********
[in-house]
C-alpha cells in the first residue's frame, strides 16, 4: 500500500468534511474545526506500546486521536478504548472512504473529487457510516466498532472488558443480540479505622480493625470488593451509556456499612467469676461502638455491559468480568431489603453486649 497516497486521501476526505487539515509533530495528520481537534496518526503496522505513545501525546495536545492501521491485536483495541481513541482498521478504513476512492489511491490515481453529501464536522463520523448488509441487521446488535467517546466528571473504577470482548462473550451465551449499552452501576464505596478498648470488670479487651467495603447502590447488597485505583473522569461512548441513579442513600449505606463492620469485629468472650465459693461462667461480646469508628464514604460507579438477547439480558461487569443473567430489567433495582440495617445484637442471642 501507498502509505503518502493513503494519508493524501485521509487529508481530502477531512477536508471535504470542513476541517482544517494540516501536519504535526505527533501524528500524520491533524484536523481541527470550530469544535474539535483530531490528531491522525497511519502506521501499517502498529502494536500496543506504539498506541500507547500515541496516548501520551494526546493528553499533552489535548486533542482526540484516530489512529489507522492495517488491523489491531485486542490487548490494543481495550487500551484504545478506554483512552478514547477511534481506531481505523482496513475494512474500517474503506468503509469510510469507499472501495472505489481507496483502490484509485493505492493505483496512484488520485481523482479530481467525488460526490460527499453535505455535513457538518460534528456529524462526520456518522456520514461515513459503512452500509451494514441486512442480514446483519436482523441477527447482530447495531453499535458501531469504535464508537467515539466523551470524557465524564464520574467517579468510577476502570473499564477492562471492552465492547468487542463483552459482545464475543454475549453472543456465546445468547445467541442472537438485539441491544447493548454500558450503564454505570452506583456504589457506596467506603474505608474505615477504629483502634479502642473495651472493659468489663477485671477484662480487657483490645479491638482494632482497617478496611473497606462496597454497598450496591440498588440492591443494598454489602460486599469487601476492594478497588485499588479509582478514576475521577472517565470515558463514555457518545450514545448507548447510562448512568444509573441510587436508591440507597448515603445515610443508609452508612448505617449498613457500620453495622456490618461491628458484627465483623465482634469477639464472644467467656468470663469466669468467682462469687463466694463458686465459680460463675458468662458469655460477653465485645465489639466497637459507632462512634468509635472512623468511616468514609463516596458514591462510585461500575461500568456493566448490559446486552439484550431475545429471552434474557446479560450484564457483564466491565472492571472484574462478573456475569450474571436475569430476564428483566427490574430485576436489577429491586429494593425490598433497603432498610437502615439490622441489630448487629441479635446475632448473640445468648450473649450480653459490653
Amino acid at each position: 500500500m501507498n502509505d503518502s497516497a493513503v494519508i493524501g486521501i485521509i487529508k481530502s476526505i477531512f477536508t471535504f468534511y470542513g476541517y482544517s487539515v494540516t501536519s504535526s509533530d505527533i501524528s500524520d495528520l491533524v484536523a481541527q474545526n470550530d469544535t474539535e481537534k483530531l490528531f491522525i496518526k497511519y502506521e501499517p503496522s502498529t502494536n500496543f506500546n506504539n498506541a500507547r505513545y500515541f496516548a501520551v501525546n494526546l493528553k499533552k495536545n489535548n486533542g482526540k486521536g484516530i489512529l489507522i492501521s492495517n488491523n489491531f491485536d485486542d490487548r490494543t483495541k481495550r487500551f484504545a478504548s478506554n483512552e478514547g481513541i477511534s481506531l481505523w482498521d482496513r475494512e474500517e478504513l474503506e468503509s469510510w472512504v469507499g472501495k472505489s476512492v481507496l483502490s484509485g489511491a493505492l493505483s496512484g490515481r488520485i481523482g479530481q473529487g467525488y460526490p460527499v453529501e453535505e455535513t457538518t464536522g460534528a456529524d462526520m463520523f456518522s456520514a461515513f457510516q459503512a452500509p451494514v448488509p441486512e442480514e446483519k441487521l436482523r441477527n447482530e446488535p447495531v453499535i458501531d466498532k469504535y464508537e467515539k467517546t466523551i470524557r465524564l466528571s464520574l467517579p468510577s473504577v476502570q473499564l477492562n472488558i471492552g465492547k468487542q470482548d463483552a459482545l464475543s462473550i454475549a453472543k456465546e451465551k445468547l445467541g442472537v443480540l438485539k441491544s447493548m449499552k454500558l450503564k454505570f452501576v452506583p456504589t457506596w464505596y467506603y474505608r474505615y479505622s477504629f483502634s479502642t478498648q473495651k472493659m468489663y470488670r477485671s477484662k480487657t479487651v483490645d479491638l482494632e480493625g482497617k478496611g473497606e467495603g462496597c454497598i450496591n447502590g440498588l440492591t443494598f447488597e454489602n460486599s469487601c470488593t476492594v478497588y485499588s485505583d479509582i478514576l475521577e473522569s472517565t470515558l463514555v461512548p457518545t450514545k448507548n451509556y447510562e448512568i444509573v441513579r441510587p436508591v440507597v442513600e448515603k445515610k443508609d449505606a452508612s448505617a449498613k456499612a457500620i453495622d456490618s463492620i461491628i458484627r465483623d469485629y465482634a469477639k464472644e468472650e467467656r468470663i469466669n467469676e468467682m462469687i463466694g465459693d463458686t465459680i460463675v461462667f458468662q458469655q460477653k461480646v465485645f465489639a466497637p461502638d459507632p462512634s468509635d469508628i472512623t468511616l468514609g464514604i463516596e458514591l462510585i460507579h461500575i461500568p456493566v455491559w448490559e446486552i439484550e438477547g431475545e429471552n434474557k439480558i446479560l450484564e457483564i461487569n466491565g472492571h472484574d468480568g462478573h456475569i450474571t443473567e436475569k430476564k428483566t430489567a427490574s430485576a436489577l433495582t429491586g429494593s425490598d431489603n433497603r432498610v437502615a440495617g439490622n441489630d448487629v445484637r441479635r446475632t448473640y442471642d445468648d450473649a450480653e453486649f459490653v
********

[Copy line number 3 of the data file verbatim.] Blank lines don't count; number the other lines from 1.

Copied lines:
Amino acid at each position: 500500500m501507498n502509505d503518502s497516497a493513503v494519508i493524501g486521501i485521509i487529508k481530502s476526505i477531512f477536508t471535504f468534511y470542513g476541517y482544517s487539515v494540516t501536519s504535526s509533530d505527533i501524528s500524520d495528520l491533524v484536523a481541527q474545526n470550530d469544535t474539535e481537534k483530531l490528531f491522525i496518526k497511519y502506521e501499517p503496522s502498529t502494536n500496543f506500546n506504539n498506541a500507547r505513545y500515541f496516548a501520551v501525546n494526546l493528553k499533552k495536545n489535548n486533542g482526540k486521536g484516530i489512529l489507522i492501521s492495517n488491523n489491531f491485536d485486542d490487548r490494543t483495541k481495550r487500551f484504545a478504548s478506554n483512552e478514547g481513541i477511534s481506531l481505523w482498521d482496513r475494512e474500517e478504513l474503506e468503509s469510510w472512504v469507499g472501495k472505489s476512492v481507496l483502490s484509485g489511491a493505492l493505483s496512484g490515481r488520485i481523482g479530481q473529487g467525488y460526490p460527499v453529501e453535505e455535513t457538518t464536522g460534528a456529524d462526520m463520523f456518522s456520514a461515513f457510516q459503512a452500509p451494514v448488509p441486512e442480514e446483519k441487521l436482523r441477527n447482530e446488535p447495531v453499535i458501531d466498532k469504535y464508537e467515539k467517546t466523551i470524557r465524564l466528571s464520574l467517579p468510577s473504577v476502570q473499564l477492562n472488558i471492552g465492547k468487542q470482548d463483552a459482545l464475543s462473550i454475549a453472543k456465546e451465551k445468547l445467541g442472537v443480540l438485539k441491544s447493548m449499552k454500558l450503564k454505570f452501576v452506583p456504589t457506596w464505596y467506603y474505608r474505615y479505622s477504629f483502634s479502642t478498648q473495651k472493659m468489663y470488670r477485671s477484662k480487657t479487651v483490645d479491638l482494632e480493625g482497617k478496611g473497606e467495603g462496597c454497598i450496591n447502590g440498588l440492591t443494598f447488597e454489602n460486599s469487601c470488593t476492594v478497588y485499588s485505583d479509582i478514576l475521577e473522569s472517565t470515558l463514555v461512548p457518545t450514545k448507548n451509556y447510562e448512568i444509573v441513579r441510587p436508591v440507597v442513600e448515603k445515610k443508609d449505606a452508612s448505617a449498613k456499612a457500620i453495622d456490618s463492620i461491628i458484627r465483623d469485629y465482634a469477639k464472644e468472650e467467656r468470663i469466669n467469676e468467682m462469687i463466694g465459693d463458686t465459680i460463675v461462667f458468662q458469655q460477653k461480646v465485645f465489639a466497637p461502638d459507632p462512634s468509635d469508628i472512623t468511616l468514609g464514604i463516596e458514591l462510585i460507579h461500575i461500568p456493566v455491559w448490559e446486552i439484550e438477547g431475545e429471552n434474557k439480558i446479560l450484564e457483564i461487569n466491565g472492571h472484574d468480568g462478573h456475569i450474571t443473567e436475569k430476564k428483566t430489567a427490574s430485576a436489577l433495582t429491586g429494593s425490598d431489603n433497603r432498610v437502615a440495617g439490622n441489630d448487629v445484637r441479635r446475632t448473640y442471642d445468648d450473649a450480653e453486649f459490653v